From The Daily Swarm:
A Rational Conversation is a column by editor and writer Eric Ducker. Every week he gets on iChat or Gchat or Skype or whatever with a special guest to examine a subject that’s been on his mind.
Over the past decade, the Light in the Attic label has gained beloved status among music connoisseurs for its practice of releasing gorgeous reissues of under-loved albums from the likes of Betty Davis, Gabor Szabo, Karen Dalton, Jane Birkin, and Ray Stinnett – but 2012 has proven an especially banner year for the indie imprint. The increased interest stems from the success of the label’s two Rodriguez reissues following the acclaim of this year’s Searching for Sugar Man documentary; in addition, Light in the Attic released what might be the unexpected breakout album of the moment in Donnie & Joe Emerson’s Dreamin’ Wild, an objet trouvé masterpiece of beguiling, unwittingly experimental soft rock recorded in the ‘70s by two Washington State teenage farm boys. Dreamin’ Wild garnered massive coverage beyond the expected music-blogging frontliners, appearing everywhere from major-media outlets like The New York Times and L.A. Times to tastemaker mainstays like Pitchfork. Meanwhile, Donnie & Joe Emerson’s affecting ballad “Baby” – which could have been a Bieber smash in a different era – even turned into a minor hit via a loving cover version by Ariel Pink, who claimed that ”‘Baby’ has been a staple on just about every playlist/mixtape I’ve assembled in the past 3 years. It is nothing short of sublime.”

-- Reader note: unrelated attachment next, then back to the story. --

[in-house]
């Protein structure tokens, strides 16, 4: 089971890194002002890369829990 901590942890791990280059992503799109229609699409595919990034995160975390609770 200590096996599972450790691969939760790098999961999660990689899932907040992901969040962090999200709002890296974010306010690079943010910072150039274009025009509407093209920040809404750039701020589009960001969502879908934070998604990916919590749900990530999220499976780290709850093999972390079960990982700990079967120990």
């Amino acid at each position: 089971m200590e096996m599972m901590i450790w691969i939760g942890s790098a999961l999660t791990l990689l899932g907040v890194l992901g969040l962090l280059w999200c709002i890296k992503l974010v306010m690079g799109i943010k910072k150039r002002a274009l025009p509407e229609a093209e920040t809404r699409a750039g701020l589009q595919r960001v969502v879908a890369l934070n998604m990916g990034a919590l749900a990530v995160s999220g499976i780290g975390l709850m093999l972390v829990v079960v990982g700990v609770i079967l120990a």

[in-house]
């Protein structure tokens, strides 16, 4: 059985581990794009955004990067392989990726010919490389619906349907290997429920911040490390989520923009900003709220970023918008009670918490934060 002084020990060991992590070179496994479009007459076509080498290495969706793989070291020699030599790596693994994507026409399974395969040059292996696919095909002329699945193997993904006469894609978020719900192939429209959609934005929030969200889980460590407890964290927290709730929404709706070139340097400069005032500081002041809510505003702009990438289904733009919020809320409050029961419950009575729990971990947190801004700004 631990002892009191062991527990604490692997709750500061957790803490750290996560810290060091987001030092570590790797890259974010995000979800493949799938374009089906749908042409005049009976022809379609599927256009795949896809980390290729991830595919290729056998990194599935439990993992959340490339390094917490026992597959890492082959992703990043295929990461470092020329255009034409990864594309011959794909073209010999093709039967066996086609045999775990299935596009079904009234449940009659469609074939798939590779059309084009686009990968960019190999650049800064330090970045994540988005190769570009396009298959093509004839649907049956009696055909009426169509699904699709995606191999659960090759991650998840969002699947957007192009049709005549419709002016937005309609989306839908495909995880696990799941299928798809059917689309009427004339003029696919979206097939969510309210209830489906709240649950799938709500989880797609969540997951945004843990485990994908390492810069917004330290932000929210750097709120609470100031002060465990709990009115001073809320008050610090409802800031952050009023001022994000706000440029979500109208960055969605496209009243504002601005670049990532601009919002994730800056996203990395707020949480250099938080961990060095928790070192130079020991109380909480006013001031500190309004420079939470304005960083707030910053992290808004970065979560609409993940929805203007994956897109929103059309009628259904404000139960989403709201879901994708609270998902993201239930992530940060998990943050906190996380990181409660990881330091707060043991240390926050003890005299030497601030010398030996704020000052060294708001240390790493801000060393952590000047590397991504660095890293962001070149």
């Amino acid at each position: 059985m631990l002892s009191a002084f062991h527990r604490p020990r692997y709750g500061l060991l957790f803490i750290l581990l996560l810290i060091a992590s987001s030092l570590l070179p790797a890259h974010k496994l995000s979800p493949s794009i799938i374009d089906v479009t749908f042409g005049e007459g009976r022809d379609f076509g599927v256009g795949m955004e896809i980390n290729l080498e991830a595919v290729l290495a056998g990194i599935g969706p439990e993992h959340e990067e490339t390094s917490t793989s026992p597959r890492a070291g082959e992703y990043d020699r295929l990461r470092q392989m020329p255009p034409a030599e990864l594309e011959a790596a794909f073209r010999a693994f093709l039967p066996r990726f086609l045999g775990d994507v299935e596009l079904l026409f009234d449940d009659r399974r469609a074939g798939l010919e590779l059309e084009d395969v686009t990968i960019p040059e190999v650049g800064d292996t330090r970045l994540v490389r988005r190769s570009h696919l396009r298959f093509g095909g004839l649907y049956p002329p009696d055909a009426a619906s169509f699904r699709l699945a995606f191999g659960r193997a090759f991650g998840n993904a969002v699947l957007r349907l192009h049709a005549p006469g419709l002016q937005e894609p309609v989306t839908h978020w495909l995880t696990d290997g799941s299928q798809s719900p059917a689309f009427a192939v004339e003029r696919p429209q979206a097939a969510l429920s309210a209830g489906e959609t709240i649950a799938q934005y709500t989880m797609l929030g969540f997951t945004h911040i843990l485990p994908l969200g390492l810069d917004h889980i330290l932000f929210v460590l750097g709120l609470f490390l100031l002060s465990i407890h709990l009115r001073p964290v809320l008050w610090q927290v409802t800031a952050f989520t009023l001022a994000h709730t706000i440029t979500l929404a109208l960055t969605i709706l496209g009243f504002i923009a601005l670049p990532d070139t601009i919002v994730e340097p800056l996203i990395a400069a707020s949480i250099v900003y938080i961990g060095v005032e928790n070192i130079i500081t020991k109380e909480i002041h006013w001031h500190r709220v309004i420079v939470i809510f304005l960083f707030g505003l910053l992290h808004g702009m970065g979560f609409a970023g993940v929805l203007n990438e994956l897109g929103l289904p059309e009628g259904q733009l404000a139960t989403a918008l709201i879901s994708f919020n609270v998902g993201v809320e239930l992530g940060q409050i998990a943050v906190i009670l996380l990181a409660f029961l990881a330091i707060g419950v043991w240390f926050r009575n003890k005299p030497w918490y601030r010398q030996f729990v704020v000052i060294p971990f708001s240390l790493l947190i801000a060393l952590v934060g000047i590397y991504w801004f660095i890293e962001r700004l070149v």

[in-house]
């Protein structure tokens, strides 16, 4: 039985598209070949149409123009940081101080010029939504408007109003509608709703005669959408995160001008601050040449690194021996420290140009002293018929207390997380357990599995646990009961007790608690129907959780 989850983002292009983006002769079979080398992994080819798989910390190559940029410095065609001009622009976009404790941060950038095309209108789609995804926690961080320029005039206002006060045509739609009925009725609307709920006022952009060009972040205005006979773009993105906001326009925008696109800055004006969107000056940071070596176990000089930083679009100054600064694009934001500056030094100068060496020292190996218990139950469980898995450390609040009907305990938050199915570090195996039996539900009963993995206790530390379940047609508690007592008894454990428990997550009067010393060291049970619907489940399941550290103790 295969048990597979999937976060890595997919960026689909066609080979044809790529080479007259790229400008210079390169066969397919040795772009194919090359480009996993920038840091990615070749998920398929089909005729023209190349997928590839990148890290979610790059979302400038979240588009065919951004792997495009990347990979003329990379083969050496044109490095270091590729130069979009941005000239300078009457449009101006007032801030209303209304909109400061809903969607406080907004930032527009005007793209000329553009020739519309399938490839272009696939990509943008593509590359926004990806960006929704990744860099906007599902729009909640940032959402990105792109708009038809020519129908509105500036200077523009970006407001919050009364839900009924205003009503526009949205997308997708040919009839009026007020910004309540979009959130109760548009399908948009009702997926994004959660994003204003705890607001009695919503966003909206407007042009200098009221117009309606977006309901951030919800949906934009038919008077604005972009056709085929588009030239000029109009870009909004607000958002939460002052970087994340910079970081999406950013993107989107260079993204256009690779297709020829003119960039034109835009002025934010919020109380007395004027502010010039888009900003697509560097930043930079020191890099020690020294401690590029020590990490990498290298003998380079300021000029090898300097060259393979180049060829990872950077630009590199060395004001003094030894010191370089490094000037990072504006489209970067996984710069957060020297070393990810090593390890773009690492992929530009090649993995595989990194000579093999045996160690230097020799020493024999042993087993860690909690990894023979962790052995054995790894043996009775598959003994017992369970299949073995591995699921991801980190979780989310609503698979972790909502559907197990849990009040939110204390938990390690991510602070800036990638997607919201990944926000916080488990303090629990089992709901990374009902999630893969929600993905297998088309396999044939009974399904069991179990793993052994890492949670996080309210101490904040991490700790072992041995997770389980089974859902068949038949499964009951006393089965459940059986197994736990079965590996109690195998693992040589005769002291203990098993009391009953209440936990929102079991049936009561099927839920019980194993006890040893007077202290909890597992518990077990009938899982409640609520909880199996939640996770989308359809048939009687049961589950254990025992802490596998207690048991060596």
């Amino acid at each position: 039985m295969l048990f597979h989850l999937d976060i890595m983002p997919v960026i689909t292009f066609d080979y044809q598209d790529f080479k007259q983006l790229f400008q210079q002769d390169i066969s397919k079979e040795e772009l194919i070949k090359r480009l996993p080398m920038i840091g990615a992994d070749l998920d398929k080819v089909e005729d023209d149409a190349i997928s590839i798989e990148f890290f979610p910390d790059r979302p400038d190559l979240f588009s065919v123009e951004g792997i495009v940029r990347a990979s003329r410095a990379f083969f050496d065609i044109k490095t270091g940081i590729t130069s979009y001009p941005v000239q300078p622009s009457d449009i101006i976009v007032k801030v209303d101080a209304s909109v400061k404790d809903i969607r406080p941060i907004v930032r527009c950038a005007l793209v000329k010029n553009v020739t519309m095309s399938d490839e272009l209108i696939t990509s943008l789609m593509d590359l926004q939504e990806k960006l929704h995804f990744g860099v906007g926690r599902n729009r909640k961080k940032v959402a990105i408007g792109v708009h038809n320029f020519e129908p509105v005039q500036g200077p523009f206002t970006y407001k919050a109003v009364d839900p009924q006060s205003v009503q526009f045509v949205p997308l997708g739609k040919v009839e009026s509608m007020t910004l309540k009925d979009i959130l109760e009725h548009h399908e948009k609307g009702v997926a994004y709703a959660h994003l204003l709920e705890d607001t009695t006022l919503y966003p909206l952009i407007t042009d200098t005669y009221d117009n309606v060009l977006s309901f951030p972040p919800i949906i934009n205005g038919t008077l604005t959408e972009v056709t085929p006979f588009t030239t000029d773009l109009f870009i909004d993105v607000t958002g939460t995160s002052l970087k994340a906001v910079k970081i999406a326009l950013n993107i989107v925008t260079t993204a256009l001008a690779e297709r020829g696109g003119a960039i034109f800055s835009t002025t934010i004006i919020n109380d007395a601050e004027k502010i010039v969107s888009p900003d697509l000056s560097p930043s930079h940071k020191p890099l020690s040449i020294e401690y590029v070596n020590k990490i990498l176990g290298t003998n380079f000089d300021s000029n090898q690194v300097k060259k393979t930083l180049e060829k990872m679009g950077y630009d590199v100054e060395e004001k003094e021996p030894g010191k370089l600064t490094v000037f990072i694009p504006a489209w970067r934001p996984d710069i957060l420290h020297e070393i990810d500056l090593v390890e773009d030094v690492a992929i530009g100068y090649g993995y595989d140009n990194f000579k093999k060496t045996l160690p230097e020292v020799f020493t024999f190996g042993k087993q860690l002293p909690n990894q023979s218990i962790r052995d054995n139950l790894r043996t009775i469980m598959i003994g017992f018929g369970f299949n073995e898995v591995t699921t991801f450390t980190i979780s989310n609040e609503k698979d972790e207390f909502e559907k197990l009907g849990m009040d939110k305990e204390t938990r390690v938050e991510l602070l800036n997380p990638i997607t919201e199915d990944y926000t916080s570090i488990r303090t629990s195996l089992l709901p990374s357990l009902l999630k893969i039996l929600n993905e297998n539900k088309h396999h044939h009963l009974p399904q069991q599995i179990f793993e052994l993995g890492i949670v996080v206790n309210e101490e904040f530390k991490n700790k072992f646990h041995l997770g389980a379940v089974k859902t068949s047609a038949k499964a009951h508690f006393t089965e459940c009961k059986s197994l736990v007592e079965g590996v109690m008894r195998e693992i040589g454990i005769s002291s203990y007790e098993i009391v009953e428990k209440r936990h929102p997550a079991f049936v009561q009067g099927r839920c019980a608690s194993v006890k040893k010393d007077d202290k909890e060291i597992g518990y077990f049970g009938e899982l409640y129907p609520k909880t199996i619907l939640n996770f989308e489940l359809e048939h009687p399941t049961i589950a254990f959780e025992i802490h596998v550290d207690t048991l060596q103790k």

That momentum continues to bubble. Last month, Light in the Attic held a tenth anniversary show in Los Angeles featuring Rodriguez, Michael Chapman, and Shin Joong Hyun; on October 12, 2012, they will host a show in Seattle with nearly the same lineup, but swapping a rare Donnie & Joe Emerson appearance for Hyun. Below, Ducker and Light in the Attic founder and co-owner Matt Sullivan discuss how to best make undiscovered, sometimes forgotten music from another time relevant to today’s tastes and economy.